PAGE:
EE: What do you think of the possibility that the Partido de Integracion Nacional (PIN), which is known to have been started from the La Picota prison, will form part of the next government, regardless of who wins the upcoming presidential elections.
WB: A Colombian political party is an issue for Colombian institutions. I have heard a lot of strong opinions, and it was even discussed during the presidential debates.
EE: From the debate, all of the candidates boasted of having excellent relations with the U.S. How true is this?
WB: I agree with them and this is a reflection of Colombia’s democratic institutions. Whoever wins the election, we can maintain a very positive bilateral relationship.
EE: If Colombia is the main ally of the U.S. in the region, then why hasn’t the Free Trade Agreement passed, or is Washington supporting more social issues in Colombia?
WB: U.S. support for Colombia under Plan Colombia has not been reduced much during the last two cycles. In 2008, there was a reduction in the budget for the fight against drugs, but an increase in more than 50% in the support for economic, social, and institutional development. Two important things have occured reciently in Washington: the passing of health care reform, which was a priority of President Obama since his first day in office, and the launching of initiative to boost U.S. exports, which is prioritized in six countries, one of them being Colombia. After this, I see great opportunities for the FTA in the coming months.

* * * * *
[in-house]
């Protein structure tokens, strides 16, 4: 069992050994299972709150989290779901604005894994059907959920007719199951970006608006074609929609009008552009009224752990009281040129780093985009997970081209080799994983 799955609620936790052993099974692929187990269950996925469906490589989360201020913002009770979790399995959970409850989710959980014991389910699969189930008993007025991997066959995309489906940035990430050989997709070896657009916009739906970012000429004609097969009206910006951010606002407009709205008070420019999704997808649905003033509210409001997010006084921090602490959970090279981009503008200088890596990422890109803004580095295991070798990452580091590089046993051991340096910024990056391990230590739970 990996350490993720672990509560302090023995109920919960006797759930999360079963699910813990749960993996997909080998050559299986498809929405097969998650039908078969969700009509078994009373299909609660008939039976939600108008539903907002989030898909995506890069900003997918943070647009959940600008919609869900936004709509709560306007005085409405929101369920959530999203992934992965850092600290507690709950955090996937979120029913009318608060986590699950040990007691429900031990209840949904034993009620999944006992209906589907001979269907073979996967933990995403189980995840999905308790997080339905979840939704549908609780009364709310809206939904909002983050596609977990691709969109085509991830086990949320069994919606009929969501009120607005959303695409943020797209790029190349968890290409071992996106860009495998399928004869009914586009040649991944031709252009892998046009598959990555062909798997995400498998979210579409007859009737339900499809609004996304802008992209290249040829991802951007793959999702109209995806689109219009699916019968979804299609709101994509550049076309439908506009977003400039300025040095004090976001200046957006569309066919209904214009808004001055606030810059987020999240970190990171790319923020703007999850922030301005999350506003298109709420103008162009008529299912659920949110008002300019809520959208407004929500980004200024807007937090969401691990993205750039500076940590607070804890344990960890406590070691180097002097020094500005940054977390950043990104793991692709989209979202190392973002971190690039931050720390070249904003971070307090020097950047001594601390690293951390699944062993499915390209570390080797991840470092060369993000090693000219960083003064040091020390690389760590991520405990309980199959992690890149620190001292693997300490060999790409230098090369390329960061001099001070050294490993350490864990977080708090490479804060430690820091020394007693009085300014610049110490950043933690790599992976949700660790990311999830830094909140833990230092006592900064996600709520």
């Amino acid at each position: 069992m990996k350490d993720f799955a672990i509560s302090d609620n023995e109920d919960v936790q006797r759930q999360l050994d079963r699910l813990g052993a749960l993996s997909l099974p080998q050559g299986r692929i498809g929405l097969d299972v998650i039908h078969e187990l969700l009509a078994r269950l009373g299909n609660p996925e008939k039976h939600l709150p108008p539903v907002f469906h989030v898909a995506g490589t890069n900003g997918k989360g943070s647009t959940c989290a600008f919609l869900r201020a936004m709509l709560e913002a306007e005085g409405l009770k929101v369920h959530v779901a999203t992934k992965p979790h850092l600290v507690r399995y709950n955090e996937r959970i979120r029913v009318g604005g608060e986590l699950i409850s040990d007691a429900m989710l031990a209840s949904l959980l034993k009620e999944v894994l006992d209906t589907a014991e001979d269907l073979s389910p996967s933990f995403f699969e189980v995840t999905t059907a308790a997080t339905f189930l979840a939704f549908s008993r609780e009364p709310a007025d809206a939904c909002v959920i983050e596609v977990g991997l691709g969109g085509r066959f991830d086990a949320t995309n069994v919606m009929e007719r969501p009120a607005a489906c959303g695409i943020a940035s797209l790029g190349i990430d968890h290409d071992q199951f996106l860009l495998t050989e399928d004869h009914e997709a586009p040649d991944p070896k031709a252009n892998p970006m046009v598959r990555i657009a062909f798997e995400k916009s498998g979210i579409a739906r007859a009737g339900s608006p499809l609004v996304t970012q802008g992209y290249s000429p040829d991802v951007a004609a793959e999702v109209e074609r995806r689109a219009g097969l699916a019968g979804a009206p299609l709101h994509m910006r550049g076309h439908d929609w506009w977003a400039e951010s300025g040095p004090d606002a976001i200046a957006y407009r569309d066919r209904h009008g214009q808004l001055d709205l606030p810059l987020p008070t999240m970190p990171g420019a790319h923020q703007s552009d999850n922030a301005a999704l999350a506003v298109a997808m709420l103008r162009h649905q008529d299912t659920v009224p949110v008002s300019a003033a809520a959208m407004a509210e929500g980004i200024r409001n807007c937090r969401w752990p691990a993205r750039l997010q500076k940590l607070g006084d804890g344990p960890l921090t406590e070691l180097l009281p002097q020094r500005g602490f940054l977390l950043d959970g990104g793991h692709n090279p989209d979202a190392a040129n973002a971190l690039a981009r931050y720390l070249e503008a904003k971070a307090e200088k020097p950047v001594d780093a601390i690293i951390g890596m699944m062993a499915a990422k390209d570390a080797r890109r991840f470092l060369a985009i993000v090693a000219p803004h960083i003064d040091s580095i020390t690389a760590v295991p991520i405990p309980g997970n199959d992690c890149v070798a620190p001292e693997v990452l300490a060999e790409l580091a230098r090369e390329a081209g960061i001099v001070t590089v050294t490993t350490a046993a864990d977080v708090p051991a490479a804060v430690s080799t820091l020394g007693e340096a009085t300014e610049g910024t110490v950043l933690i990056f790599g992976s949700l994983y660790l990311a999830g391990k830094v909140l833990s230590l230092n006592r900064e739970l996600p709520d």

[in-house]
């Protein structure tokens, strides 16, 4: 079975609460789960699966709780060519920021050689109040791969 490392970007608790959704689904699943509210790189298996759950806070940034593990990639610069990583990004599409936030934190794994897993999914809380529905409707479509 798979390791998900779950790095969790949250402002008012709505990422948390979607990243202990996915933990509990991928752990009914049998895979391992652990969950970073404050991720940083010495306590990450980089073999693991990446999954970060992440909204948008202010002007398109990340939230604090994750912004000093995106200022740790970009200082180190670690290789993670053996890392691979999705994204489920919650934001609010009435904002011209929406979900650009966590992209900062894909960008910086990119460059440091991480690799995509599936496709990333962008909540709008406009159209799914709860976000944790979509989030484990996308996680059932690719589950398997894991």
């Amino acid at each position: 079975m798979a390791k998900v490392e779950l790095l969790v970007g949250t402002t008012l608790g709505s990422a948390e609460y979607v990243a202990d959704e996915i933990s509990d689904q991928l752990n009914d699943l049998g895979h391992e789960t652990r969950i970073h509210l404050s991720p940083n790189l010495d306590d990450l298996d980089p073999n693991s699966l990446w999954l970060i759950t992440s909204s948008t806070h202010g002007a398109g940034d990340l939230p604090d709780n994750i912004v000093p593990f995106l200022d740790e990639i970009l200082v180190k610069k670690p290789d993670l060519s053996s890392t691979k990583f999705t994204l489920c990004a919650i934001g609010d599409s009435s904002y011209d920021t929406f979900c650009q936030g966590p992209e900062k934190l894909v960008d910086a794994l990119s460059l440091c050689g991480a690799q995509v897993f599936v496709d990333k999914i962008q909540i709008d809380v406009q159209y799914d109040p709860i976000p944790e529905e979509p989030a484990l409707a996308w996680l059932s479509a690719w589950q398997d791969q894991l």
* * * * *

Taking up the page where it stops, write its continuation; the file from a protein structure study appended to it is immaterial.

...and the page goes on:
EE: If the model in the drug war has been demonstrated to be insufficient, why do you insist on the strategy of prohibition (in the U.S.)?
WB: It’s a good question to ask in five or six years. Our strategy has been continuously adjusted in the last three years. Since my arrival to Colombia over a two and a half years ago, we have reduced the budget and size of personnel focused on drug eradication programs, and are increasing our support for alternative development programs. I must say to the critics that they were right, and because of that we, are changing our strategy.
EE: Does this new strategy have to do with the budget reduction in Plan Colombia?
WB: Yes, it reflects this reality. In 2007, our support for Plan Colombia was something around $547 million. This year it is $541 million.
EE: What does the end of the Uribe era mean for the U.S.?
WB: Colombia on August 7, 2010 will be very different from August 7, 2002: It is a more secure country, more prosperous with less illicit drugs, more development and progress in all areas. This is the product of eight years of good collaboration with many governments. I hope Colombia is able to continue this progress, although i cant deny that the relationship in the last few years has been excellent.